Taylor Swift wants the rights to her own music — and she may have just crossed an ethical line to get it. On Thursday afternoon, Swift asked her gigantic army of fans to get in touch with music industry talent manager Scooter Braun and former label boss Scott Borchetta to “let them know how you feel” about their attempts to keep her from performing her old hits on TV or using them in an upcoming Netflix documentary.
That request, of course, would require Taylor’s fans to know how to get in touch. So fans promptly began doxxing the pair, publishing what appear to be Braun and Borchetta’s private contact information — including phone numbers and a physical home address — on Twitter.
Over a dozen people appear to be doxxing Braun and Borchetta on Twitter so far, but there will probably be more — the hashtag #IStandWithTaylor is currently trending worldwide, and Swift just published the call-to-action in her Instagram stories as well. The Verge has not confirmed the phone numbers and address shared by fans are legit, but we will not be publishing them in case they are.
While Swift’s note might seem reasonable at first glance, doxxing is an extremely serious matter because there’s no telling what a “passionate” anonymous fanbase might do with those phone numbers and addresses once they’ve been exposed, and there’s no putting them back in the bottle once they’re on the internet. It’s not just potential harassment over the phone; people have died after being swatted, where a person calls in a fake gun or bomb threat to get a SWAT team to bust into someone’s home.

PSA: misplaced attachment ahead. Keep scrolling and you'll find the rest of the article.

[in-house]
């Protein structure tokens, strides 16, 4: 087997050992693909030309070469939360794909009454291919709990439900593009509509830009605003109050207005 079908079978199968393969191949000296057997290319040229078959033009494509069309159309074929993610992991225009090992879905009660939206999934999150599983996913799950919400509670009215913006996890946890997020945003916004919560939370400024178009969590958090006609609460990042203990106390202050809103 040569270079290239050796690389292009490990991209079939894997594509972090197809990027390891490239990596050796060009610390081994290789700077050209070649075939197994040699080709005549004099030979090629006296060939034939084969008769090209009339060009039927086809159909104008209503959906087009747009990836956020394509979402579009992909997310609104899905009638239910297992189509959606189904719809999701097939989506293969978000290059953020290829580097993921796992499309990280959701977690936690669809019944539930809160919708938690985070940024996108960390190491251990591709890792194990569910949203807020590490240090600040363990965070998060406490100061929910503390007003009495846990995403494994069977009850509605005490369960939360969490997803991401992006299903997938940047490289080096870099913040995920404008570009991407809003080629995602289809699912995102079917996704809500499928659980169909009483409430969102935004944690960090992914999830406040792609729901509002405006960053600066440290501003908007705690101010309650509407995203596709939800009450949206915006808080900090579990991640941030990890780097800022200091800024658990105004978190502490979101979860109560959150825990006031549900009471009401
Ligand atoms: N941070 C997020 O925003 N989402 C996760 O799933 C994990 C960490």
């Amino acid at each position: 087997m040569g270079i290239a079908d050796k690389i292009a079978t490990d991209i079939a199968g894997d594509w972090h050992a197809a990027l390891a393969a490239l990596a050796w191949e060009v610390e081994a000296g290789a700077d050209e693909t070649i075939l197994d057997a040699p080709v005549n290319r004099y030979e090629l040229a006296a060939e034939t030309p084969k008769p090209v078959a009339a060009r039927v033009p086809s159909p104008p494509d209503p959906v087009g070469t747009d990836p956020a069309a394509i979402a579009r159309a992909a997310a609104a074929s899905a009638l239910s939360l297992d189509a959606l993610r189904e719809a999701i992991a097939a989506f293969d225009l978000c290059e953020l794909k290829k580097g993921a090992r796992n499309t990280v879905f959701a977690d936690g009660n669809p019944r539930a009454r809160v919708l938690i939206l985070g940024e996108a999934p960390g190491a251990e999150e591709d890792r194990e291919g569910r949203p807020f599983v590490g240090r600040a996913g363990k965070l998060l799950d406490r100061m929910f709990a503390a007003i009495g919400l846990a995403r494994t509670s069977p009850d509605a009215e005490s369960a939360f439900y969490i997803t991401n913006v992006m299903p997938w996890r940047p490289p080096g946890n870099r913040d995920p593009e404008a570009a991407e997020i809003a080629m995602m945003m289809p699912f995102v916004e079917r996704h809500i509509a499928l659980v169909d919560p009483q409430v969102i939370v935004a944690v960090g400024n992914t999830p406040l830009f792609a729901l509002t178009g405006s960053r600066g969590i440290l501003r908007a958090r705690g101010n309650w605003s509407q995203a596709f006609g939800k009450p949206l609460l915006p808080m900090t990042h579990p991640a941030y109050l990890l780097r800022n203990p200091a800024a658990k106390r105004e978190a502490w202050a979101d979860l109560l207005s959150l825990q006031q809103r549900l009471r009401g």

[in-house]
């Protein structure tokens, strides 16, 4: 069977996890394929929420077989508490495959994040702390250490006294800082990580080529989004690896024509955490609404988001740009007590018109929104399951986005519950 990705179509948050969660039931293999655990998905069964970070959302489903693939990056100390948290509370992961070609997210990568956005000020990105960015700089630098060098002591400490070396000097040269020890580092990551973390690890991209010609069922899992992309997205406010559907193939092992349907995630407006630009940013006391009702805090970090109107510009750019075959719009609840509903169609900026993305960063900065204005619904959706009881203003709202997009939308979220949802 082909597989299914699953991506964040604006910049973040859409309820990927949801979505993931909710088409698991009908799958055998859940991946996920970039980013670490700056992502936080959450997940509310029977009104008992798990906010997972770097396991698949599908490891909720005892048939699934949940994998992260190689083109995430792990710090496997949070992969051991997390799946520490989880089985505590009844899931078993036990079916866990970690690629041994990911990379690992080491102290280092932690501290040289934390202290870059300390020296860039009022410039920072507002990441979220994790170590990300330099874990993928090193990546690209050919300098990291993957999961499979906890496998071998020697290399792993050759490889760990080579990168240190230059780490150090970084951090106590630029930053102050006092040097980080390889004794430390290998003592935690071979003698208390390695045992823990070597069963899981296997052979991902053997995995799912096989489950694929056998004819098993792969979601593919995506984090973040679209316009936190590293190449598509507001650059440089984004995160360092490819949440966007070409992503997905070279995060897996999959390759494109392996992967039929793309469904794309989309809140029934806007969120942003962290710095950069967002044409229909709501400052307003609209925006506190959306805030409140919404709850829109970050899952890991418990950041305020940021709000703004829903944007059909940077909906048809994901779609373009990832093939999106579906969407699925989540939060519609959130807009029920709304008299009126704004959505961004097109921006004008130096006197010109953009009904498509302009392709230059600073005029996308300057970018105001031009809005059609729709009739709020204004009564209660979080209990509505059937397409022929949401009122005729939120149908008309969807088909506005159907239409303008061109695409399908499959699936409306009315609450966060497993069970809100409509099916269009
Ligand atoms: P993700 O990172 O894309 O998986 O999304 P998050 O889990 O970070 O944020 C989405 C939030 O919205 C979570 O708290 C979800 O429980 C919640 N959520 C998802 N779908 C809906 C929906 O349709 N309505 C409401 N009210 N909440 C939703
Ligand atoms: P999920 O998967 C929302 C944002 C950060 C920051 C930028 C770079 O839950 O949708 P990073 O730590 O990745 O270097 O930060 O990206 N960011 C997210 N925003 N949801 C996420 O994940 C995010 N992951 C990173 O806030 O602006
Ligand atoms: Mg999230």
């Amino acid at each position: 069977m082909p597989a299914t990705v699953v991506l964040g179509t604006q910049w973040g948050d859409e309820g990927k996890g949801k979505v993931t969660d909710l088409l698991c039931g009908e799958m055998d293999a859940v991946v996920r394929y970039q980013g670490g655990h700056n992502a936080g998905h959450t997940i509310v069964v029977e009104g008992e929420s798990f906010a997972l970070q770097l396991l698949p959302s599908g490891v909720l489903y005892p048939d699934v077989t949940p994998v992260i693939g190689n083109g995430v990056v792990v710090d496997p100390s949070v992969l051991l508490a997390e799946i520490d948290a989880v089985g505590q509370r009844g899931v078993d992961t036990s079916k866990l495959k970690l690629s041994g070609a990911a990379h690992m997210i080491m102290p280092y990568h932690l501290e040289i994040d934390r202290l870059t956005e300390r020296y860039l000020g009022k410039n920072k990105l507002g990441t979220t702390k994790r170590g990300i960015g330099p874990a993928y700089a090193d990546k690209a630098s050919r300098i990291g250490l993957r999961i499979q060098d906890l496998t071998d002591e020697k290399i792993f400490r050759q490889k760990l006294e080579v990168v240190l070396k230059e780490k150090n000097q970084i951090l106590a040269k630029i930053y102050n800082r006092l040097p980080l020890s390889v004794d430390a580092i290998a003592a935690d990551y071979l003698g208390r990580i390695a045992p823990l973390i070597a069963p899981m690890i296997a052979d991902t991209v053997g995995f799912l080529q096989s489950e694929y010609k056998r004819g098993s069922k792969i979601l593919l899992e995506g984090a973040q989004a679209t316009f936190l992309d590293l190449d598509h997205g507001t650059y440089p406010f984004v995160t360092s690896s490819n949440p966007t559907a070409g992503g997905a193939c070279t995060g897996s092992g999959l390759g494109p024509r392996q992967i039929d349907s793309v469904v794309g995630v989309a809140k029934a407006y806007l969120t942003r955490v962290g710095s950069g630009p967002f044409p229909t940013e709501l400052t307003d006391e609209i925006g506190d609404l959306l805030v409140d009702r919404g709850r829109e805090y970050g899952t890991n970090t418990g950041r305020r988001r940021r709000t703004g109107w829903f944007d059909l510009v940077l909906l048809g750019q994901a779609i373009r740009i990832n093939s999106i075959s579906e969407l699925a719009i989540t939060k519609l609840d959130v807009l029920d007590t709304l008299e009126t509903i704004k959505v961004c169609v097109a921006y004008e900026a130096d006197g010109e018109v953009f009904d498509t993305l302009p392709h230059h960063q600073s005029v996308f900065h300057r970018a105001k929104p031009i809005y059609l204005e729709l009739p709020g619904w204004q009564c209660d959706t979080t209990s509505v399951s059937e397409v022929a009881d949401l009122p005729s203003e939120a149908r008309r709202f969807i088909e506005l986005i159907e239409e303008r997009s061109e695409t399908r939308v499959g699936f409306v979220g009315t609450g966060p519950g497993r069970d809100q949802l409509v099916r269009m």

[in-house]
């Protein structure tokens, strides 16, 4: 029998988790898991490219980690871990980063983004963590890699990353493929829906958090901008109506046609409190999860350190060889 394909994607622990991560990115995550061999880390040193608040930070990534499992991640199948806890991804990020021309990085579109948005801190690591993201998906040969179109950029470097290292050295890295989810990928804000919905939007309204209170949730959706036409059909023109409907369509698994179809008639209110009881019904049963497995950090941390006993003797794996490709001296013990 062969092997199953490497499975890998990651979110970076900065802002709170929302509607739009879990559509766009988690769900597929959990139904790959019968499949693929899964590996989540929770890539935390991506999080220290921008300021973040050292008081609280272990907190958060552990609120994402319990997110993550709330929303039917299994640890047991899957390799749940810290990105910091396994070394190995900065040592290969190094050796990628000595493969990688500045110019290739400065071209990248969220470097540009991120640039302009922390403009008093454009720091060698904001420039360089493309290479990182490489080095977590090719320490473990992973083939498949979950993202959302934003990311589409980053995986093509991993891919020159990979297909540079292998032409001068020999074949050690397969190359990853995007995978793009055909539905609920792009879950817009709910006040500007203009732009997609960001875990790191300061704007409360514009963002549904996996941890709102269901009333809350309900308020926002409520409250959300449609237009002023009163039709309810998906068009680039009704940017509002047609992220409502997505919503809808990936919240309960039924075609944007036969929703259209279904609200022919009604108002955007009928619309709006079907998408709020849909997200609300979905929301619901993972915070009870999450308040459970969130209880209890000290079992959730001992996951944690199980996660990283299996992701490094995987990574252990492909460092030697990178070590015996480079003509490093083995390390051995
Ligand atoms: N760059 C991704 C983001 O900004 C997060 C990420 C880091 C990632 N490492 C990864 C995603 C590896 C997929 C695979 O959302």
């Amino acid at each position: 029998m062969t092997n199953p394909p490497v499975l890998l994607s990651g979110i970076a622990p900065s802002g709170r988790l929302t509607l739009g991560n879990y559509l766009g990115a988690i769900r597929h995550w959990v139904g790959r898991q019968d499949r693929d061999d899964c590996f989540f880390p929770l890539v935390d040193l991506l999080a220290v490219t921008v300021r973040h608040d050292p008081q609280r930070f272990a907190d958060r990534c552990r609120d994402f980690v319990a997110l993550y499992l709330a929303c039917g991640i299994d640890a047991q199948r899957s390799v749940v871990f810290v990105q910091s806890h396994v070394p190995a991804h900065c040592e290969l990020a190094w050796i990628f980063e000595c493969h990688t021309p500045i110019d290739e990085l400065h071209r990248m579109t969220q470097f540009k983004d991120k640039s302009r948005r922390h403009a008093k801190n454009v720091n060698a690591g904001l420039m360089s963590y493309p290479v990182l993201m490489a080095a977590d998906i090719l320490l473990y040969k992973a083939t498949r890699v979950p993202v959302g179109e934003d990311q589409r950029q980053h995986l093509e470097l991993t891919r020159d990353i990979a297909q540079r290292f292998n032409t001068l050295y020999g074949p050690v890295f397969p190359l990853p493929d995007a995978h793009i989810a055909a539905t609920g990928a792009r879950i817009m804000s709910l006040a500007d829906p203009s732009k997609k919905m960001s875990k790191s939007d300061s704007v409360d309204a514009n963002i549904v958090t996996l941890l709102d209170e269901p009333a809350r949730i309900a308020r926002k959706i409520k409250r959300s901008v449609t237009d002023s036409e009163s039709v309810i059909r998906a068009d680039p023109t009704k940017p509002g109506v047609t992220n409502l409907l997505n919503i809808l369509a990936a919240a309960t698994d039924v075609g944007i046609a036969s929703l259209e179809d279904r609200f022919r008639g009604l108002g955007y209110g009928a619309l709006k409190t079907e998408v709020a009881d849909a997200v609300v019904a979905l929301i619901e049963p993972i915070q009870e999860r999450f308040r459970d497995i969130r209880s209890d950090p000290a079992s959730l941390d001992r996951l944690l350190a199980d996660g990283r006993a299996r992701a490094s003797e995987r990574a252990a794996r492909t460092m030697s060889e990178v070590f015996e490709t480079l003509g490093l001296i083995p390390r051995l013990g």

Both Twitter and Instagram have policies prohibiting doxxing, and we’ve contacted both to ask whether they will leave Swift’s post on the internet and what they’ll do about her controversial call-to-action.
It may seem unfair that that one of the world’s biggest pop stars doesn’t have the rights to the master recordings of her own music — which is what this fight is all about — and can’t use it as she likes. It’s extra frustrating if the stories Swift tells about how that music wound up in Braun’s hands are true. Last we heard, Swift thought she had another option in re-recording her own original songs herself, something she says she’s still “looking forward to” in the images she tweeted — though she claims Braun and Borchetta are holding her American Music Awards performance and Netflix documentary hostage unless she gives up the idea of re-recording.
But now, she’s effectively asking fans to go to war for her, in a way she can’t control, and that’s dangerous.
Update, 10:07 PM ET: To clarify that Swift claims she won’t be able to perform her old hits at the American Music Awards and use them in a Netflix documentary unless she agrees to not re-record them.